Tracey Williams, an EIT committee member and licensed professional counselor, said TJC has had some type of informal early intervention committee for years. However, the current EIT was formally created approximately a week after the Vir­ginia Tech shooting in 2007.

     Since its creation, the committee has been a behind-the-scenes committee that has maintained a low-visibility profile. In their bi-weekly meetings, they will typically discuss two to three students, although there have been times they have talked about as many as ten. Cases come from referrals from either members of the committee or faculty members.

     “We are a multi-discipline approach,” said Randy Melton, Director of Campus Safety and on EIT committee member.

     That approach entails having a committee whose member­ship represents the expertise and perspective of a diverse field of departments. Current members include representatives of the Student Judicial Programs, Campus Safety, Testing and Career Services and crisis counselors among others.

     Melton explained that with the Virginia Tech shooting, one of the key problems was that individuals had bits and pieces of indicators of a potential problem but that no one talked to each other. They see their inter-disciplinary approach as a solution.

     “Usually, what we’ve found out through the years, is that if there’s a red flag raised on a student [another committee mem­ber] has had contact with that student,” says Melton.

     “Paul [Goertemiller, Director of Testing and Career Ser­vices] is in charge of testing, so he may see an issue there and he brings the student’s information to us. Well, I’ve had [previ­ous] contact with that student. She’s [counselor and committee member Tracey Williams] had some contact. This is where we’re a team. We come together,” said Melton.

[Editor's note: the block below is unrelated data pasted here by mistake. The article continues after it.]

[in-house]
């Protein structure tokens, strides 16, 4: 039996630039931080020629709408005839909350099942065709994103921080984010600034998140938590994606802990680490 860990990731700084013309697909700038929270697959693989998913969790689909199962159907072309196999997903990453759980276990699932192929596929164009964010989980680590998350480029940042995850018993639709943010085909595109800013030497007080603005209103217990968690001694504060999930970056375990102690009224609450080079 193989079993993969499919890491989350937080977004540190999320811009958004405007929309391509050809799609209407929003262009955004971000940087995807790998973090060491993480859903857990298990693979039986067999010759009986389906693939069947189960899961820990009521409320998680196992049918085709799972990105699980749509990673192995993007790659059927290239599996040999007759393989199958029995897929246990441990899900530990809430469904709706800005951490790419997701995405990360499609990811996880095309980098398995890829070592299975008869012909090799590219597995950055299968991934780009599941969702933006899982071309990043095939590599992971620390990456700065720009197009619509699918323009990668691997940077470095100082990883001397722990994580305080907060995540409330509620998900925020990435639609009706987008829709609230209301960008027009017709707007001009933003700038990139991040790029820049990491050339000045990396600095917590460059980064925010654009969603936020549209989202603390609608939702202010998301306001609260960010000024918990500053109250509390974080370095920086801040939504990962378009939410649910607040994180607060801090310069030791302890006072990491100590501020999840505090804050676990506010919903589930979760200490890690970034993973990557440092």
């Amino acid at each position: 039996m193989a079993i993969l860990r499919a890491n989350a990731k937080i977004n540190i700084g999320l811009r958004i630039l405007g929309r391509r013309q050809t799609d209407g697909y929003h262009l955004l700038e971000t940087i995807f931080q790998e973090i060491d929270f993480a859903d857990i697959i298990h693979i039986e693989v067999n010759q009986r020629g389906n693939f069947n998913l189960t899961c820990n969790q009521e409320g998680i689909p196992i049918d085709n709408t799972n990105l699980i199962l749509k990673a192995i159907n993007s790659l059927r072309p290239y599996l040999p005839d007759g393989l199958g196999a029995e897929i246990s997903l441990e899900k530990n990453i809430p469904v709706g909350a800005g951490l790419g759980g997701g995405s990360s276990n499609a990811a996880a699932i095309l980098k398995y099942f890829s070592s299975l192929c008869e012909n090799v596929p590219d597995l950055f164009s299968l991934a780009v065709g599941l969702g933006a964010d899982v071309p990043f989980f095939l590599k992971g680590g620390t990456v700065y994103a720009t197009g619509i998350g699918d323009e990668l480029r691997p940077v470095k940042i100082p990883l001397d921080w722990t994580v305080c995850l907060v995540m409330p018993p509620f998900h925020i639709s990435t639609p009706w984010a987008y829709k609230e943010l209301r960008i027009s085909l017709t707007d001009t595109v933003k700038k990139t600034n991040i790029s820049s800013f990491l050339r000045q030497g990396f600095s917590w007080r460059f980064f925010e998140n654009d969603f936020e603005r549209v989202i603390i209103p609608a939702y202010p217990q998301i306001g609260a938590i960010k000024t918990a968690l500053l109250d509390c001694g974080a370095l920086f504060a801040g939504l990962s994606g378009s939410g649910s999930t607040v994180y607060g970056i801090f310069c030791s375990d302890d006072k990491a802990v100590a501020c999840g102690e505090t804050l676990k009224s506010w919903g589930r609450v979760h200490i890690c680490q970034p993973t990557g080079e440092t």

Some of the benefits of the program include interventions which if left unaddressed, may have escalated.

     “[Some of the benefits] has been the immediate removal from some persons off the campus because it could have been a possible threat,” said Director of Student Judicial Programs Damien Williams.

     Getting individuals the right kind of help that they need, can prove beneficial in the way they act and learn.

     “We’ve seen behaviors decrease. They go and get on their medication again and get their mental health services going and then they’re able to be successful in college again,” said Tracey Williams.

     Starting in the fall the committee will become more vis­ible, including having information about it posted on the school’s website. The increased visibility will present challenges, including a likely increase in the number of referrals they see.

     “A lot of the initial load [will come from] not understand­ing what we do and referring all problems [to us],” said Tracey Williams.

     “Can we handle the increase,” said Director of Testing and Career Services Paul Goertemiller. “We have no choice but to handle the increase. It may be daunting but we have to do it. Safety comes first.”

     For those concerned about students’ privacy, they point out that the Family Educational Rights and Privacy Act (FERPA) and the counseling code of ethics strictly limit disclosure of a student’s information including any diagnosis or outcomes.

     TJC’s Crisis Counseling page encourages students whose emotions are causing a significant disruption or possible pre­ven
tion of their academic pursuits to contact one of their crisis counselors. Support Services is located on the second floor of the Rogers Student Center. Information for contacting coun­selors by phone or email can be found at www.tjc.edu/Crisis­Counseling.

     For suicide prevention, call 1-800-448-3000.